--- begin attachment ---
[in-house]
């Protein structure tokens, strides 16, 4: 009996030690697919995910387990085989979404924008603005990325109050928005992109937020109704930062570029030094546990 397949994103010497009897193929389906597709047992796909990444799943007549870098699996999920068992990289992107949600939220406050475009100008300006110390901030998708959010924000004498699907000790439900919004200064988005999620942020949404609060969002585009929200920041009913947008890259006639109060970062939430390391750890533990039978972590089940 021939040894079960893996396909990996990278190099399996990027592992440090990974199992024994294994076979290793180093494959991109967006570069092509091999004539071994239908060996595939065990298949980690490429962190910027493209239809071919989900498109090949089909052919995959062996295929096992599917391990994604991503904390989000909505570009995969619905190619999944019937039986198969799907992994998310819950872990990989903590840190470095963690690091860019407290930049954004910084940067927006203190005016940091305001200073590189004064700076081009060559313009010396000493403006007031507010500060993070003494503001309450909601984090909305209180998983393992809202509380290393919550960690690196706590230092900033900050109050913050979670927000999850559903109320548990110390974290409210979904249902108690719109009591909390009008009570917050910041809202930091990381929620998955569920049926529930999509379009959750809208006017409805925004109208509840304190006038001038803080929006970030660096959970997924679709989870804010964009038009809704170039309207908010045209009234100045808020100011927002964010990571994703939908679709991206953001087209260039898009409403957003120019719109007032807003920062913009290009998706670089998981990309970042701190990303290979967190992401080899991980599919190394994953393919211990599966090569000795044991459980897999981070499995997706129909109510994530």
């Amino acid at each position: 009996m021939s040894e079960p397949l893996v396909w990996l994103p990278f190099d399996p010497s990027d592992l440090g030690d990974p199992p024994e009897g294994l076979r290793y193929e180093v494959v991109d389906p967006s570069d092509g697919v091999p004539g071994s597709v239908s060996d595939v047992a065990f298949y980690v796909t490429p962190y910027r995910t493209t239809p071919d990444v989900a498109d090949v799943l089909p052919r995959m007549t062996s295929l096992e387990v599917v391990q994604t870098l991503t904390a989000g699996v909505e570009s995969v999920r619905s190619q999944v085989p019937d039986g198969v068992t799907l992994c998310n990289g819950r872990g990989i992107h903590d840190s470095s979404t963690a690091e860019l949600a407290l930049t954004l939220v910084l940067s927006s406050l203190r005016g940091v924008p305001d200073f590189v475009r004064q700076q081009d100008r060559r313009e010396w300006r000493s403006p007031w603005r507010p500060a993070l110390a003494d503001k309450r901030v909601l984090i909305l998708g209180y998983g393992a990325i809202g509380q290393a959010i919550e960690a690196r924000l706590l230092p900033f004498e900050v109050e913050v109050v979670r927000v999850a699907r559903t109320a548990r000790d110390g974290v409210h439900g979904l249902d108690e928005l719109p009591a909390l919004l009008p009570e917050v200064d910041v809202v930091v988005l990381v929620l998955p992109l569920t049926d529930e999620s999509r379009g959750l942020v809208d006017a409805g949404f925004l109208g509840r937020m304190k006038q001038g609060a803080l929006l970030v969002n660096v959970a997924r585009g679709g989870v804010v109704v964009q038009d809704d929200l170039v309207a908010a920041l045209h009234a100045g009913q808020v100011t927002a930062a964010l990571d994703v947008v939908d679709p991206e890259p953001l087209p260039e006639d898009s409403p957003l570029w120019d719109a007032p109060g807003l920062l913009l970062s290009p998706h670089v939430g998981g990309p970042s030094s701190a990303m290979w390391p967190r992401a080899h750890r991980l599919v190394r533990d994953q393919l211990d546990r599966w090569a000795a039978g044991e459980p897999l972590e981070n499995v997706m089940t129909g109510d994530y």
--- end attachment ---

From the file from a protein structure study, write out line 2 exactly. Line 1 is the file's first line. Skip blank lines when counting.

């Protein structure tokens, strides 16, 4: 009996030690697919995910387990085989979404924008603005990325109050928005992109937020109704930062570029030094546990 397949994103010497009897193929389906597709047992796909990444799943007549870098699996999920068992990289992107949600939220406050475009100008300006110390901030998708959010924000004498699907000790439900919004200064988005999620942020949404609060969002585009929200920041009913947008890259006639109060970062939430390391750890533990039978972590089940 021939040894079960893996396909990996990278190099399996990027592992440090990974199992024994294994076979290793180093494959991109967006570069092509091999004539071994239908060996595939065990298949980690490429962190910027493209239809071919989900498109090949089909052919995959062996295929096992599917391990994604991503904390989000909505570009995969619905190619999944019937039986198969799907992994998310819950872990990989903590840190470095963690690091860019407290930049954004910084940067927006203190005016940091305001200073590189004064700076081009060559313009010396000493403006007031507010500060993070003494503001309450909601984090909305209180998983393992809202509380290393919550960690690196706590230092900033900050109050913050979670927000999850559903109320548990110390974290409210979904249902108690719109009591909390009008009570917050910041809202930091990381929620998955569920049926529930999509379009959750809208006017409805925004109208509840304190006038001038803080929006970030660096959970997924679709989870804010964009038009809704170039309207908010045209009234100045808020100011927002964010990571994703939908679709991206953001087209260039898009409403957003120019719109007032807003920062913009290009998706670089998981990309970042701190990303290979967190992401080899991980599919190394994953393919211990599966090569000795044991459980897999981070499995997706129909109510994530």